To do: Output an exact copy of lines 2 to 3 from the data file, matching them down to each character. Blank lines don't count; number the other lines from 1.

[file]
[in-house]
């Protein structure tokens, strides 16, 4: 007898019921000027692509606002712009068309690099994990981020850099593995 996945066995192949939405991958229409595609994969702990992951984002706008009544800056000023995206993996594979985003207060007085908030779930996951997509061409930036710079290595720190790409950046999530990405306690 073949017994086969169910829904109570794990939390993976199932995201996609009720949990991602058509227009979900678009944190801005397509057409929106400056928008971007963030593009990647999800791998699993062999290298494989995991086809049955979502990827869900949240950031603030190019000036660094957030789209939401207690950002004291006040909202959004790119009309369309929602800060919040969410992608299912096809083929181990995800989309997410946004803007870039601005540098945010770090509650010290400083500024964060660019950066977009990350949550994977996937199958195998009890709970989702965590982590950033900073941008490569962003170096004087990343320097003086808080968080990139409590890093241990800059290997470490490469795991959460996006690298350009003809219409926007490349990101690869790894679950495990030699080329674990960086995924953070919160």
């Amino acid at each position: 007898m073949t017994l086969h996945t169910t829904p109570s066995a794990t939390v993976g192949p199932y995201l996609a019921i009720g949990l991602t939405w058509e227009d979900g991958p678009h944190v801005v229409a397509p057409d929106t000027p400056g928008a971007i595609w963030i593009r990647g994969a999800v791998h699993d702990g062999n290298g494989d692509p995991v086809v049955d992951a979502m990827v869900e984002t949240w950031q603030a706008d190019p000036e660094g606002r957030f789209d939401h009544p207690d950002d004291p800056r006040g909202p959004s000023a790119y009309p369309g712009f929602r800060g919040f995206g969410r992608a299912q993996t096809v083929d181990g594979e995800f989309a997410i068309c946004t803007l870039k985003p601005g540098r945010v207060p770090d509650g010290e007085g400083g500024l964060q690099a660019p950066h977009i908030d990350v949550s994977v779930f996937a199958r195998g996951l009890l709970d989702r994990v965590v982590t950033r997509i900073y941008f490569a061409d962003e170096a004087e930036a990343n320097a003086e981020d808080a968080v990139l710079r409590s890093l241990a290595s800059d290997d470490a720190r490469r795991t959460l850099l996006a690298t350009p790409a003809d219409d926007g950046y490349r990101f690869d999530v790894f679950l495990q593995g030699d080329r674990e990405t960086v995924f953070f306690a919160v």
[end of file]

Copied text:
């Protein structure tokens, strides 16, 4: 007898019921000027692509606002712009068309690099994990981020850099593995 996945066995192949939405991958229409595609994969702990992951984002706008009544800056000023995206993996594979985003207060007085908030779930996951997509061409930036710079290595720190790409950046999530990405306690 073949017994086969169910829904109570794990939390993976199932995201996609009720949990991602058509227009979900678009944190801005397509057409929106400056928008971007963030593009990647999800791998699993062999290298494989995991086809049955979502990827869900949240950031603030190019000036660094957030789209939401207690950002004291006040909202959004790119009309369309929602800060919040969410992608299912096809083929181990995800989309997410946004803007870039601005540098945010770090509650010290400083500024964060660019950066977009990350949550994977996937199958195998009890709970989702965590982590950033900073941008490569962003170096004087990343320097003086808080968080990139409590890093241990800059290997470490490469795991959460996006690298350009003809219409926007490349990101690869790894679950495990030699080329674990960086995924953070919160």
């Amino acid at each position: 007898m073949t017994l086969h996945t169910t829904p109570s066995a794990t939390v993976g192949p199932y995201l996609a019921i009720g949990l991602t939405w058509e227009d979900g991958p678009h944190v801005v229409a397509p057409d929106t000027p400056g928008a971007i595609w963030i593009r990647g994969a999800v791998h699993d702990g062999n290298g494989d692509p995991v086809v049955d992951a979502m990827v869900e984002t949240w950031q603030a706008d190019p000036e660094g606002r957030f789209d939401h009544p207690d950002d004291p800056r006040g909202p959004s000023a790119y009309p369309g712009f929602r800060g919040f995206g969410r992608a299912q993996t096809v083929d181990g594979e995800f989309a997410i068309c946004t803007l870039k985003p601005g540098r945010v207060p770090d509650g010290e007085g400083g500024l964060q690099a660019p950066h977009i908030d990350v949550s994977v779930f996937a199958r195998g996951l009890l709970d989702r994990v965590v982590t950033r997509i900073y941008f490569a061409d962003e170096a004087e930036a990343n320097a003086e981020d808080a968080v990139l710079r409590s890093l241990a290595s800059d290997d470490a720190r490469r795991t959460l850099l996006a690298t350009p790409a003809d219409d926007g950046y490349r990101f690869d999530v790894f679950l495990q593995g030699d080329r674990e990405t960086v995924f953070f306690a919160v």